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Atlas Air Refuses To Repay US Bailout Funds

Atlas Air Refuses To Repay US Bailout Funds
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Atlas Air Refuses To Repay US Bailout Funds

Tyler Durden

Wed, 11/18/2020 – 06:30

By Eric Kulisch of FreightWaves,

Atlas Air Worldwide Holdings last week reported an eightfold increase in adjusted net income and 25% more revenue in the third quarter compared to last year, but will not return $406 million in emergency coronavirus aid the U.S. government intended for financially battered airlines to retain workers.

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The all-cargo carrier and aircraft lessor fully qualified for the federal funds because there was no guarantee the airfreight market would flourish at the time, the program wasn’t needs-based and the money went toward employee compensation, as Congress intended in the CARES Act enacted in March, CEO John Dietrich insisted during a conference call with analysts to discuss financial results.

“What we evaluated was kind of the totality of our circumstances, including some of the challenges that presented themselves immediately when COVID hit. There was a tremendous amount of uncertainty. China effectively shut down not only during Lunar New Year, but for weeks thereafter, for which we experienced a significant impact on our business,” Dietrich said. 

Earlier in the call he suggested that subsidiary carriers Atlas Air and Southern Air provided a 10% pay premium in May to compensate pilots for hardships operating in COVID hot spots, but union members say the 10% pay hike was already being discussed before the CARES Act grants were awarded in response to a proposal from Local 2750 and that it’s relatively meaningless because compensation is still 50% below their peers.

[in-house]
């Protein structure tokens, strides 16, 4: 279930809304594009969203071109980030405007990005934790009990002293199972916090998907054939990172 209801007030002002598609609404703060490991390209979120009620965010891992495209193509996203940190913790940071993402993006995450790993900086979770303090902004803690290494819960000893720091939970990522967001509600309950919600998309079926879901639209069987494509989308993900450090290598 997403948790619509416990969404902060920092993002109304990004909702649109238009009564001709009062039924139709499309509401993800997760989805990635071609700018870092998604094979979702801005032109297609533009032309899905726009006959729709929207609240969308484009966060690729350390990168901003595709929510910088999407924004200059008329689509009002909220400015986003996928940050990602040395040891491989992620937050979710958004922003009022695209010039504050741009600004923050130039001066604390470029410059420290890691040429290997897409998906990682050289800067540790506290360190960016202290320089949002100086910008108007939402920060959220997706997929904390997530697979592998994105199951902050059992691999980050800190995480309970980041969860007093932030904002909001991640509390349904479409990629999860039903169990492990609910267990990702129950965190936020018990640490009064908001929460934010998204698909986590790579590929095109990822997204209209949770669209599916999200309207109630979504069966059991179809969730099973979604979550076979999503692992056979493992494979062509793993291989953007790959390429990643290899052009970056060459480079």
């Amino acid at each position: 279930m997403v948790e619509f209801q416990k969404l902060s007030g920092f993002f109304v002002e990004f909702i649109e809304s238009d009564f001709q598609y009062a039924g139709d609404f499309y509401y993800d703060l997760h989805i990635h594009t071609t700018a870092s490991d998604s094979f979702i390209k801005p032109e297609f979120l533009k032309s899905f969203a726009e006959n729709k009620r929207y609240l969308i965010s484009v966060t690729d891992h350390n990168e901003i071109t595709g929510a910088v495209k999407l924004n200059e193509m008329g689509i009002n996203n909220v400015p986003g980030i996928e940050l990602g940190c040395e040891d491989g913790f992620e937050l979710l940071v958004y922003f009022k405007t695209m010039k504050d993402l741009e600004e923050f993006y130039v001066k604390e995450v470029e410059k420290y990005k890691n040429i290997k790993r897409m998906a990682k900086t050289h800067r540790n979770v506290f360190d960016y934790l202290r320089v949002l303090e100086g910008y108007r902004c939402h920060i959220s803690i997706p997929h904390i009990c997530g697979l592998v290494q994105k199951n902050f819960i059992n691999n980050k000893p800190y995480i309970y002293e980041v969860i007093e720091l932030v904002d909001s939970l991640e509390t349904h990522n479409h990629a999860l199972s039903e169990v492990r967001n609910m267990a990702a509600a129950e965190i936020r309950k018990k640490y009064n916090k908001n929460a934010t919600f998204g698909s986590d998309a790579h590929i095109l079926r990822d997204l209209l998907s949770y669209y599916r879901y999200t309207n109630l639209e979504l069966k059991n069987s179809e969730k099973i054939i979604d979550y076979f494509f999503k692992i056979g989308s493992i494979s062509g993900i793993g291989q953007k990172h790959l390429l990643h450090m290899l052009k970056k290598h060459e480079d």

Rep. James Clyburn, D-S.C., chairman of the House Oversight and Reform select subcommittee on the coronavirus crisis, last month said four cargo airlines weren’t eligible for the payroll assistance because freight business, unlike for passengers, was booming, and he asked them to return a combined $630 million.

Passenger airlines divided $25 billion in grants under the Payroll Support Program, designed to cover employees’ base pay and benefits for six months as the industry slashed expenses to cope with the devastating impact of shutting down nearly all passenger business for two months as the pandemic spread. Cargo airlines received $4 billion too on condition that no workers would be let go.

But the air cargo industry, especially companies that operate big freighters, is thriving. A 30% shortage in airlift caused by the loss of belly capacity in grounded passenger aircraft, combined with strong demand for COVID-19 medical supplies and a shift in spending toward goods rather than services, has forced shippers to pay top dollar or get left behind. Rates are two to four times greater than last year, depending on the route, and were even more — nearly $20 per kilogram — during the stampede to export personal protective equipment from China last spring.

Atlas Air, which counts Amazon, DHL and Alibaba among its top customers, ended the third quarter with $729 million in cash and short-term investments compared to $114 million, and a debt-to-earnings ratio 2.5 times lower than in the year-ago period. It expects to increase revenue an additional $40 million in the current quarter and adjusted net income to grow 25% from the one ended Sept. 30.

“It was not something that we had to demonstrate our need to be able to pay on payroll,” Dietrich said. “But for all those reasons … we are not intending to return the funds, and we responded accordingly and have been in full compliance, not only with the committee’s request, but sharing the documents and so forth that they’ve asked for, and we’ll continue to fully cooperate.”

The coronavirus oversight subcommittee has not disclosed what, if any, communications it has received from Atlas, Amerijet, Kalitta Air and Western Global Airlines. It also called out several airport support service companies for accepting money and then laying off thousands of employees.

Labor relations between the union representing Atlas Air pilots and the company are at an all-time low after negotiations on a new contract have dragged on for four years. Using the hashtag #ShameOnAtlas, pilots, who say  the company is stonewalling because the law doesn’t allow them to strike, are pillorying Atlas on Twitter for taking a government bailout.

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Tyler Durden

Zero Hedge's mission is to widen the scope of financial, economic and political information available to the professional investing public, to skeptically examine and, where necessary, attack the flaccid institution that financial journalism has become, to liberate oppressed knowledge, to provide analysis uninhibited by political constraint and to facilitate information's unending quest for freedom. Visit

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